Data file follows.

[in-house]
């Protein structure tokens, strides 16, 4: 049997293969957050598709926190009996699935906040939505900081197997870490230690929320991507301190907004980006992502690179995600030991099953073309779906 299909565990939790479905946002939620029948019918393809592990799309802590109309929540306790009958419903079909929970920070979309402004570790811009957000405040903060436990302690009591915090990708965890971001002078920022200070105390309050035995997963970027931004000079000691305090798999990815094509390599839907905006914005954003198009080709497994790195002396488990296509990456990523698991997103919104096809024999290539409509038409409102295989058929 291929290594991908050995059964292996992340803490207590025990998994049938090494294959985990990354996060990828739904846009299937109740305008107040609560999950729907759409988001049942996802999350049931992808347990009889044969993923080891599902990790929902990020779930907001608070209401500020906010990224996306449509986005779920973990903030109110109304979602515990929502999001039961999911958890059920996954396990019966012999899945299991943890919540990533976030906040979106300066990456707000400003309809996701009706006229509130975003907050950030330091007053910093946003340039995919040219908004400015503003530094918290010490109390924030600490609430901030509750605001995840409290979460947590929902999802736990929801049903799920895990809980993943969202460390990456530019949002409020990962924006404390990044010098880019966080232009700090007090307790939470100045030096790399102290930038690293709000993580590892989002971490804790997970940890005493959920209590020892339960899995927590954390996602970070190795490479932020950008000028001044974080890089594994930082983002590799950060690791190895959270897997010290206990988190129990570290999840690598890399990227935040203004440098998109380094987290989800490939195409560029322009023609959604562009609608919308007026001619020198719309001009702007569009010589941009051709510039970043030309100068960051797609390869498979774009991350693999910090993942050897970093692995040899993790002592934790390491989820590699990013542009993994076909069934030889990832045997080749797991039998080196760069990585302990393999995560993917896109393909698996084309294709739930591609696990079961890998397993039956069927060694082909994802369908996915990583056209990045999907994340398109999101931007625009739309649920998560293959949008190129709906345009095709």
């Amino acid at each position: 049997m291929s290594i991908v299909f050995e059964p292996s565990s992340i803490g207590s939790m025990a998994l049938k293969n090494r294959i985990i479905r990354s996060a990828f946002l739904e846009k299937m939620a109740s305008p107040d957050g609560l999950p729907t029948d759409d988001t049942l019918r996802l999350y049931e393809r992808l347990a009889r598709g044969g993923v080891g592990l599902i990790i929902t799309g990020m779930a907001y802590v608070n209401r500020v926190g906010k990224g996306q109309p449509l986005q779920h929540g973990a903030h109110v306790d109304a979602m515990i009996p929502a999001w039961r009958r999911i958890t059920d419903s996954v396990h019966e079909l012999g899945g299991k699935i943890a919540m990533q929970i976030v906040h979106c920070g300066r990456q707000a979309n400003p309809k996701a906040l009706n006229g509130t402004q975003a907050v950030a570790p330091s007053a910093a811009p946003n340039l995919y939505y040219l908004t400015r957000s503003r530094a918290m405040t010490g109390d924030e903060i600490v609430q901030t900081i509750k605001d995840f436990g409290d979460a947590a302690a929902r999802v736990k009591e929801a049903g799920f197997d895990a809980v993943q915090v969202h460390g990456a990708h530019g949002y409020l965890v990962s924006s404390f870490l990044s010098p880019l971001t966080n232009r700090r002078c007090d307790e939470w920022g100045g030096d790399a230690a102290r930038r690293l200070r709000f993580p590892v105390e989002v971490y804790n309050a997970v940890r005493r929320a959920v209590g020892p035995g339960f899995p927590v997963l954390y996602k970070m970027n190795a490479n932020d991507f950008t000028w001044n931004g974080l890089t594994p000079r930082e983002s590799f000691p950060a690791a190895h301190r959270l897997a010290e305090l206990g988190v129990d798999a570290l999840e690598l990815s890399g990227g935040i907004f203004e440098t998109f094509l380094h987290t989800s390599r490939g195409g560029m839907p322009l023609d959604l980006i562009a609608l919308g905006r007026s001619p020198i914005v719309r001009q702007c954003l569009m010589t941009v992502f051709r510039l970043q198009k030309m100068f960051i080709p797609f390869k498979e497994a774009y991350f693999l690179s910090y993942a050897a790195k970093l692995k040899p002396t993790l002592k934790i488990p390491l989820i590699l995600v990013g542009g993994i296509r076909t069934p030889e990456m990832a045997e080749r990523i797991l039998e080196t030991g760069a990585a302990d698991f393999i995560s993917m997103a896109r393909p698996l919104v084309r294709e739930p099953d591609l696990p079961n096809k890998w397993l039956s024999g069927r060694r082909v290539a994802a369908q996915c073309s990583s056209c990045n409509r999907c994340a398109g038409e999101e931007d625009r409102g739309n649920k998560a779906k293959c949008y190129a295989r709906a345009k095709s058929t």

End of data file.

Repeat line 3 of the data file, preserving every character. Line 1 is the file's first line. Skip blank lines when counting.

């Amino acid at each position: 049997m291929s290594i991908v299909f050995e059964p292996s565990s992340i803490g207590s939790m025990a998994l049938k293969n090494r294959i985990i479905r990354s996060a990828f946002l739904e846009k299937m939620a109740s305008p107040d957050g609560l999950p729907t029948d759409d988001t049942l019918r996802l999350y049931e393809r992808l347990a009889r598709g044969g993923v080891g592990l599902i990790i929902t799309g990020m779930a907001y802590v608070n209401r500020v926190g906010k990224g996306q109309p449509l986005q779920h929540g973990a903030h109110v306790d109304a979602m515990i009996p929502a999001w039961r009958r999911i958890t059920d419903s996954v396990h019966e079909l012999g899945g299991k699935i943890a919540m990533q929970i976030v906040h979106c920070g300066r990456q707000a979309n400003p309809k996701a906040l009706n006229g509130t402004q975003a907050v950030a570790p330091s007053a910093a811009p946003n340039l995919y939505y040219l908004t400015r957000s503003r530094a918290m405040t010490g109390d924030e903060i600490v609430q901030t900081i509750k605001d995840f436990g409290d979460a947590a302690a929902r999802v736990k009591e929801a049903g799920f197997d895990a809980v993943q915090v969202h460390g990456a990708h530019g949002y409020l965890v990962s924006s404390f870490l990044s010098p880019l971001t966080n232009r700090r002078c007090d307790e939470w920022g100045g030096d790399a230690a102290r930038r690293l200070r709000f993580p590892v105390e989002v971490y804790n309050a997970v940890r005493r929320a959920v209590g020892p035995g339960f899995p927590v997963l954390y996602k970070m970027n190795a490479n932020d991507f950008t000028w001044n931004g974080l890089t594994p000079r930082e983002s590799f000691p950060a690791a190895h301190r959270l897997a010290e305090l206990g988190v129990d798999a570290l999840e690598l990815s890399g990227g935040i907004f203004e440098t998109f094509l380094h987290t989800s390599r490939g195409g560029m839907p322009l023609d959604l980006i562009a609608l919308g905006r007026s001619p020198i914005v719309r001009q702007c954003l569009m010589t941009v992502f051709r510039l970043q198009k030309m100068f960051i080709p797609f390869k498979e497994a774009y991350f693999l690179s910090y993942a050897a790195k970093l692995k040899p002396t993790l002592k934790i488990p390491l989820i590699l995600v990013g542009g993994i296509r076909t069934p030889e990456m990832a045997e080749r990523i797991l039998e080196t030991g760069a990585a302990d698991f393999i995560s993917m997103a896109r393909p698996l919104v084309r294709e739930p099953d591609l696990p079961n096809k890998w397993l039956s024999g069927r060694r082909v290539a994802a369908q996915c073309s990583s056209c990045n409509r999907c994340a398109g038409e999101e931007d625009r409102g739309n649920k998560a779906k293959c949008y190129a295989r709906a345009k095709s058929t």